ATMA seeks duty-free rubber import on supply crunch

Written by M Sarita Varma | Thiruvananthapuram, Jul 30 | Updated: Jul 31 2008, 05:56am hrs
Despite the narrowing gap between demand and supply, the tyre industry is facing a huge supply crunch. This has forced the Automotive Tyre Manufacturers' Association (ATMA) to ask for duty-free import of 1 lakh tonne of rubber.

The production and consumption gap was 49% during April-July 2007. Following higher production of natural rubber this year, the gap has shrunk to 22%, leaving the user industry raising their brows at the possible hoarding of stocks at dealer-points.

"Production schedules of tyre companies would be upset if the present supply crunch continues," Rajiv Budhraja, Director-General, ATMA told FE. According to ATMA, the current domestic price of natural rubber was at Rs 134 per kilogram, which is 51% higher than the average price prevailing in September 2007. The country's rubber production during April-July 2008 was 2,36,750 tonne. Last year, due to viral fever creating a labour shortage in plantations, the production during the same period was only 1,83,220 tonne.

It is sheet rubber that's in short supply. The tyre industry uses up 57% of natural rubber produced in the country. Most of these are in RSS-4 grade sheets. The natural rubber price volatility too is building tensions in the industry. ATMA says that the competitiveness of the Indian industry will be blunted if the price go up now.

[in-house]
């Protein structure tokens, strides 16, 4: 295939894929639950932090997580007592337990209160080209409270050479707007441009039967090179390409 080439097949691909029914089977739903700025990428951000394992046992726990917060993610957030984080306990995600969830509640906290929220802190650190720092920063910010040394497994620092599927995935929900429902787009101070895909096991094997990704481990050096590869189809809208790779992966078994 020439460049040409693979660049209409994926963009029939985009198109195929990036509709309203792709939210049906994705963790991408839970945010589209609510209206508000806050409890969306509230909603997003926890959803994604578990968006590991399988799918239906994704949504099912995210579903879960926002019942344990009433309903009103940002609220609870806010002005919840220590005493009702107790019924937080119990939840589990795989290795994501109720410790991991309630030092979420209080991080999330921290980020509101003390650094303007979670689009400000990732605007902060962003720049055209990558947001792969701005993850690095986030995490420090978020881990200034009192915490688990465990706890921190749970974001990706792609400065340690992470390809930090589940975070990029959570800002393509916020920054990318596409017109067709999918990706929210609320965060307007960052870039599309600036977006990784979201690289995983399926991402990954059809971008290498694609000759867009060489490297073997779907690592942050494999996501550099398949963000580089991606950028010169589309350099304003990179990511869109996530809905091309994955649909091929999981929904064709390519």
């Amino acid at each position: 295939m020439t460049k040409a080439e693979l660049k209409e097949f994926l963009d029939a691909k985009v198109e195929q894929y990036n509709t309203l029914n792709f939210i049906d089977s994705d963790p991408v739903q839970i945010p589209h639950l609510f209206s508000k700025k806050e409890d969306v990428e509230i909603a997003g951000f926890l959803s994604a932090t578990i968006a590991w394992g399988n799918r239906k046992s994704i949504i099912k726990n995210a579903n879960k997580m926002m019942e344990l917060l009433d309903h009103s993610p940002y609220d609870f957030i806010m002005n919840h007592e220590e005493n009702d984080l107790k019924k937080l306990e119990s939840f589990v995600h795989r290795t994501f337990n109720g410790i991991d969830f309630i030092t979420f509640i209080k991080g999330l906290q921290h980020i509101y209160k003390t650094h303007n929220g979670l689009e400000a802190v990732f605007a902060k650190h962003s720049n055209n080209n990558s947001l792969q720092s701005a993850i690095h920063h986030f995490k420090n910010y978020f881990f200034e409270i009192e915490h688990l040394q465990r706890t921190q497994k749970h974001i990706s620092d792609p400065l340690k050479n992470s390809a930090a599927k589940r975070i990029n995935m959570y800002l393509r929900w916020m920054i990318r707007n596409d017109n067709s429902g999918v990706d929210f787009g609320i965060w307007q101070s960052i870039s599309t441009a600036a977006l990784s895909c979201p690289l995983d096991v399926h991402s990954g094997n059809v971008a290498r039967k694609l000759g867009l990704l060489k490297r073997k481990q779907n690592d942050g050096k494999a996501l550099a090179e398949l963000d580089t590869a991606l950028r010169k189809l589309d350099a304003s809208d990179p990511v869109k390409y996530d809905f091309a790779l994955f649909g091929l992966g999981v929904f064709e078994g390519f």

According to the Rubber Board, tapping had been in peak momentum thanks to the optimum climate of alternating rain and sun. While the number of tapping days in June during 2007 was less than eight, in June 2008, at least 20 days of tapping was achieved.

In its projection for the entire 2008-09 fiscal, the Rubber Board has pegged the natural rubber output at 8.75 lakh tonne and consumption at 8.99 lakh tonne during 2008-09.

What made availability tricky was that consumption too had improved from 272,810 tonne during April-June last year to 287,525 tonne in the Q1 of the current year. Tyre companies, however, fear hoarding. ATMA argues that as the current domestic prices are ruling a trifle above international prices, there is logic beyond domestic scarcity in allowing duty-free import of 1 lakh tonne of rubber. Prices had been largely volatile, often shifting the import-export balance off kilter. Where 14,732 tonne were exported during April-June 2007, growers had managed 23,091 tonne export in the same period in 2008. But then, imports too are growing. In 2007 April-May imports were only 7,245 tonne. This year the imports during April-May are sailing a notch above natural rubber exports at 23,139 tonne.